Western intelligence sources have confirmed recent deliveries of French helicopters and night-sight equipment to the Zeroual regime.
``If France's main concern was a flood of Algerian refugees, it should be supporting policies which would create the most rapid return to stability,'' Roberts says, noting that experience has shown that cracking down on extremism merely gives it new life.
Future of a forgotten war
The outcome of Algeria's ``forgotten war'' will have a profound effect on peace efforts in the Middle East, the growth of Islamic fundamentalism in North Africa, and Europe's stability.
A possible outcome of the current struggle is a takeover of Algeria by Islamic militants. Such a takeover would give militant Islam its first direct foothold in the Mediterranean and would bolster the rise of Islamic fundamentalism that already wields massive power in Iran, Sudan, and Afghanistan.
Professor Fandy says that the decision last month by Egypt to apply to join the Maghreb - a loose union of North African states including Morocco, Mauritania, Algeria, Libya, and Tunisia - indicates that Algeria is closing ranks with Egypt, which itself is facing a growing threat from Islamic extremists.
``Egypt wants to coordinate with the Algerian government to settle the problem of Islamism they face,'' Fandy says, adding that Algeria is repeating the Egyptian exclusion of Islamic groups from its political dialogue.
He says that the closer liaison between Egypt and Algeria is likely to bolster the hard-line approach to dealing with Islamic militants rather than apply any of the lessons that Egypt has learned from not bringing key Islamic groups into a dialogue.
At a 52-nation Islamic summit meeting in Casablanca Dec. 13 and 14, a resolution was adopted calling for ``illuminated Islam exempt of extremism or fanaticism.'' The statement also condemned state-sponsored terrorism. ``What is called fundamentalism is, in fact, the exploitation of our moral values for political purposes,'' said Algerian Foreign Minister Salah Dembri.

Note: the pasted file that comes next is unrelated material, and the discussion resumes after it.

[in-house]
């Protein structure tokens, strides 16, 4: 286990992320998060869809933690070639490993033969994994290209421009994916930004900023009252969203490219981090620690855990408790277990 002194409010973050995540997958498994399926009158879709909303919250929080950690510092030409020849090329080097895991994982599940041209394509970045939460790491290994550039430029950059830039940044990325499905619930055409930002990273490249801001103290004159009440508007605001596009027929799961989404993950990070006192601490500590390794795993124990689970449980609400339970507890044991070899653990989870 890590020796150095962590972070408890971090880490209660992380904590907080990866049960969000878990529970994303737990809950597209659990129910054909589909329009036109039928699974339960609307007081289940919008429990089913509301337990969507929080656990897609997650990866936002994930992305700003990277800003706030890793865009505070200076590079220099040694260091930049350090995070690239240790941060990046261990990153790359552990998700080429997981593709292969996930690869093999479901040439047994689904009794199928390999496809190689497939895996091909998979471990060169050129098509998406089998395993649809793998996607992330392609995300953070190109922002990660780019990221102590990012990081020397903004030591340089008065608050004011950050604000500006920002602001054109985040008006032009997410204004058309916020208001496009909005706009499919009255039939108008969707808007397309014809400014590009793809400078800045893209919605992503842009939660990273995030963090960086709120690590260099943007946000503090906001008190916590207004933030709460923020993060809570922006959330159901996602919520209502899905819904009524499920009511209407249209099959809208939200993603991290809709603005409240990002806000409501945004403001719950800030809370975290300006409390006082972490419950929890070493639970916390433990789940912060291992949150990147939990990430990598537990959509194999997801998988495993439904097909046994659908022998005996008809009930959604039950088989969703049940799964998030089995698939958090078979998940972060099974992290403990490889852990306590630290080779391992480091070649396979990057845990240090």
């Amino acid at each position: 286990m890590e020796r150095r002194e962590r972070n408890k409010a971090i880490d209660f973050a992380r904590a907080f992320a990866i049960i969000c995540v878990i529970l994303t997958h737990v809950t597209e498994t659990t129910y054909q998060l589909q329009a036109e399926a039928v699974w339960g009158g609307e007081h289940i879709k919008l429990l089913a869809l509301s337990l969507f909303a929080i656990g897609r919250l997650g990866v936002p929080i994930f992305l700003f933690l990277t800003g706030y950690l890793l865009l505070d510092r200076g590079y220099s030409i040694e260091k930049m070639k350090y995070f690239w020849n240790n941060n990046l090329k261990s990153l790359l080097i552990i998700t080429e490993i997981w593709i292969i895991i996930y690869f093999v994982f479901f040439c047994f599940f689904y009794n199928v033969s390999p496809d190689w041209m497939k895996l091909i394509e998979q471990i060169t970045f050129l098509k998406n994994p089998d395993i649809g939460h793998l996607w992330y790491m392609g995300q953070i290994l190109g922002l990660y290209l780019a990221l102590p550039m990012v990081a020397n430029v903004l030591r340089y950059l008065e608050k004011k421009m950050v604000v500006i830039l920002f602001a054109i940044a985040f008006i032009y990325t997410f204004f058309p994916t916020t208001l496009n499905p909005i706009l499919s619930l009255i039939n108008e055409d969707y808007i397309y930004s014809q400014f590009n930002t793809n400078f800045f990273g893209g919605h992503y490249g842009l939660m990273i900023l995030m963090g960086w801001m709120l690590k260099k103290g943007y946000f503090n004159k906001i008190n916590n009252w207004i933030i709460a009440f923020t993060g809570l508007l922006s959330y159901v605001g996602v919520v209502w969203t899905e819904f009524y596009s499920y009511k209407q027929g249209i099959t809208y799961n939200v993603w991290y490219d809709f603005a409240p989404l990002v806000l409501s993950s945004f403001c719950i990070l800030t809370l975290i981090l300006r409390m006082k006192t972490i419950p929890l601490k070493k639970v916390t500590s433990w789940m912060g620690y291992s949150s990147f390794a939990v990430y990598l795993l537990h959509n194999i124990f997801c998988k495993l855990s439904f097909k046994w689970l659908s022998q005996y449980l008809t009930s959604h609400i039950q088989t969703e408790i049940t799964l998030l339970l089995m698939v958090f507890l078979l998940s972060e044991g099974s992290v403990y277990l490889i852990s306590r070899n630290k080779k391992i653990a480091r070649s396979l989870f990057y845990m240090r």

US officials, who had put their hopes in the short-lived dialogue between the Zeroual government and FIS leaders, are hoping that France or the European Union will intervene.
``It's going from bad to worse,'' said a Western diplomat in Paris.
``I am worried that the situation will spiral out of control completely unless the Europeans get some kind of mediation going,'' the diplomat said.
``At the moment Europe is deferring to French leadership on the issue - and there isn't much,'' he added.
The deteriorating conflict in Algeria came under the spotlight in early December at the 53-nation Conference on Security and Cooperation in Europe in Budapest where the foreign ministers of Algeria, Israel, Egypt, Morocco, and Tunisia discussed forming a Mediterranean security group.
``Algeria is a much more complicated problem than other North African countries,'' said an Israeli Foreign Ministry official.
``The Algerians are very tempted by a regional arrangement ... but it looks as though we have a few more years of growing Islamic fundamentalism to deal with,'' the official said.
Egypt, Tunisia, and Morocco are nervous about the potential spill-over effects of an Islamic revolution in Algeria.
Egypt, which has Islamic Sudan on its southern border, is already facing serious tourism losses as a result of recurring attacks on tourists by militant Islamic groups.
Tunisia, which like Morocco has embarked on a program of economic and political reform and recently established diplomatic ties with Israel, is also vulnerable to the spillover of an Islamic takeover in Algeria.